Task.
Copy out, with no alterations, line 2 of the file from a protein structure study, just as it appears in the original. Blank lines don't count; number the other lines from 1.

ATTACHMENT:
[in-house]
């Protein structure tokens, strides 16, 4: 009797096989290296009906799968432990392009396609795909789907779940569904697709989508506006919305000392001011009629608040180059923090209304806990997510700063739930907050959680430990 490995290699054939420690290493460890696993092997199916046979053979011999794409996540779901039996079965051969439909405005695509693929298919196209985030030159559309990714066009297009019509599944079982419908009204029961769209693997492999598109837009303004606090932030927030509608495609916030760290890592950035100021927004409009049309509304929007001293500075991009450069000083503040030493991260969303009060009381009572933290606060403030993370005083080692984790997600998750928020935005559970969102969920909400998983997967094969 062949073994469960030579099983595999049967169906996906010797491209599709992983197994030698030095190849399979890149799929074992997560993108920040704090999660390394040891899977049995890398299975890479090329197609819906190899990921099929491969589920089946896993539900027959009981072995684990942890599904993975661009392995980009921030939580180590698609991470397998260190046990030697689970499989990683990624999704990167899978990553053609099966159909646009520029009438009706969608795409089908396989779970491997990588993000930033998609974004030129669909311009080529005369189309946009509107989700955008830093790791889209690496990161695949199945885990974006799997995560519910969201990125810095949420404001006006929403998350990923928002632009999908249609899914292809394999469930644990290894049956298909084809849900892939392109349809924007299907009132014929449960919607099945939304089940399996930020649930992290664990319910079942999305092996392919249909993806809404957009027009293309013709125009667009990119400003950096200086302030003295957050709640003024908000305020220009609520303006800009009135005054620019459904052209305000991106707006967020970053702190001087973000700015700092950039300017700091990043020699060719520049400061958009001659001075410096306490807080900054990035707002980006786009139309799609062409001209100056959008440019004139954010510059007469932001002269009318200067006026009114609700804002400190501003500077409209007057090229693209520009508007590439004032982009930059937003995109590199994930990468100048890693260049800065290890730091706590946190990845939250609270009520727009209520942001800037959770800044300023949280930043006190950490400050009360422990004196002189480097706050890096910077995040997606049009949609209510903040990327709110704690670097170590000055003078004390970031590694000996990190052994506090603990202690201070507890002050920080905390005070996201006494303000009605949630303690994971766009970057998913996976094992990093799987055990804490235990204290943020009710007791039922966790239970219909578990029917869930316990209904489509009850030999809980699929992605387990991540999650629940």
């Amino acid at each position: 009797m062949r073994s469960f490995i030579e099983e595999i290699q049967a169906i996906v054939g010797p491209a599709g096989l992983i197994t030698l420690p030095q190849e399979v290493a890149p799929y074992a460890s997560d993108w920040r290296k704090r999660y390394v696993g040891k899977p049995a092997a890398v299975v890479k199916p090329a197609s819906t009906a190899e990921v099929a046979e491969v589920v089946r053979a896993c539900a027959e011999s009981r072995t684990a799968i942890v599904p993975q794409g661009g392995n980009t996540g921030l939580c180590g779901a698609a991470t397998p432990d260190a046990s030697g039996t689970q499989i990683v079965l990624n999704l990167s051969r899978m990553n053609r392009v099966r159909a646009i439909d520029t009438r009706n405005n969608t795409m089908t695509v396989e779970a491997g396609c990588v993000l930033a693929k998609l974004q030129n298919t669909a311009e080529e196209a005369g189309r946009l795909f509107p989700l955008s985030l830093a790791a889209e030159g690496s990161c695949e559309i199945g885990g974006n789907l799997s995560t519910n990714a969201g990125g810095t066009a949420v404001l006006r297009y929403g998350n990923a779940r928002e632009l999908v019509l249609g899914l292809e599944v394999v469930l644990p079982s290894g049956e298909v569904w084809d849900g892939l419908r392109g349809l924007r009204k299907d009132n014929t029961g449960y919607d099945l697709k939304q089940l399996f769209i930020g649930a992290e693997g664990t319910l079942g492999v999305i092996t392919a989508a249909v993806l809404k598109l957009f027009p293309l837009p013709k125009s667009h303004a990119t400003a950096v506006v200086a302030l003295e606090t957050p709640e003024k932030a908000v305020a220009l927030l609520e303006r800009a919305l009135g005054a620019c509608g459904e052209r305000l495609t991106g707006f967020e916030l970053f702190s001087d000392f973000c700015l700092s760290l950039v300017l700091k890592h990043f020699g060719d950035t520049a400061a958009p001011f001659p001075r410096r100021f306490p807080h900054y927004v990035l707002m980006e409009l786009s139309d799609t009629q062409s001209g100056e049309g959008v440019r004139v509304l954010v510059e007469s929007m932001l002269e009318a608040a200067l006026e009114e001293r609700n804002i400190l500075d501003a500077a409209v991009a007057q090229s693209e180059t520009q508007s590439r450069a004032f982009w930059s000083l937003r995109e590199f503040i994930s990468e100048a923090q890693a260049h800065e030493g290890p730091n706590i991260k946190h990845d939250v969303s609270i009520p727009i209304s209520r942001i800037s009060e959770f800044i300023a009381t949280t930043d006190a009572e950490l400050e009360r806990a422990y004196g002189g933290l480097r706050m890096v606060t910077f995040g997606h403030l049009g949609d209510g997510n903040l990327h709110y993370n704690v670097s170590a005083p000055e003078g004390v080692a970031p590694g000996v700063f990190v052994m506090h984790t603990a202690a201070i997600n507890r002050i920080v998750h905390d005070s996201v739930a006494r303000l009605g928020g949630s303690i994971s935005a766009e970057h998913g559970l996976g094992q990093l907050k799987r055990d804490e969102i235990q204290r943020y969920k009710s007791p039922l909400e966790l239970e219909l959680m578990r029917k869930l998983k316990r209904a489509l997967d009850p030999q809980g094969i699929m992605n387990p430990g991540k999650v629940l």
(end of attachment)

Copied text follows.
């Protein structure tokens, strides 16, 4: 009797096989290296009906799968432990392009396609795909789907779940569904697709989508506006919305000392001011009629608040180059923090209304806990997510700063739930907050959680430990 490995290699054939420690290493460890696993092997199916046979053979011999794409996540779901039996079965051969439909405005695509693929298919196209985030030159559309990714066009297009019509599944079982419908009204029961769209693997492999598109837009303004606090932030927030509608495609916030760290890592950035100021927004409009049309509304929007001293500075991009450069000083503040030493991260969303009060009381009572933290606060403030993370005083080692984790997600998750928020935005559970969102969920909400998983997967094969 062949073994469960030579099983595999049967169906996906010797491209599709992983197994030698030095190849399979890149799929074992997560993108920040704090999660390394040891899977049995890398299975890479090329197609819906190899990921099929491969589920089946896993539900027959009981072995684990942890599904993975661009392995980009921030939580180590698609991470397998260190046990030697689970499989990683990624999704990167899978990553053609099966159909646009520029009438009706969608795409089908396989779970491997990588993000930033998609974004030129669909311009080529005369189309946009509107989700955008830093790791889209690496990161695949199945885990974006799997995560519910969201990125810095949420404001006006929403998350990923928002632009999908249609899914292809394999469930644990290894049956298909084809849900892939392109349809924007299907009132014929449960919607099945939304089940399996930020649930992290664990319910079942999305092996392919249909993806809404957009027009293309013709125009667009990119400003950096200086302030003295957050709640003024908000305020220009609520303006800009009135005054620019459904052209305000991106707006967020970053702190001087973000700015700092950039300017700091990043020699060719520049400061958009001659001075410096306490807080900054990035707002980006786009139309799609062409001209100056959008440019004139954010510059007469932001002269009318200067006026009114609700804002400190501003500077409209007057090229693209520009508007590439004032982009930059937003995109590199994930990468100048890693260049800065290890730091706590946190990845939250609270009520727009209520942001800037959770800044300023949280930043006190950490400050009360422990004196002189480097706050890096910077995040997606049009949609209510903040990327709110704690670097170590000055003078004390970031590694000996990190052994506090603990202690201070507890002050920080905390005070996201006494303000009605949630303690994971766009970057998913996976094992990093799987055990804490235990204290943020009710007791039922966790239970219909578990029917869930316990209904489509009850030999809980699929992605387990991540999650629940």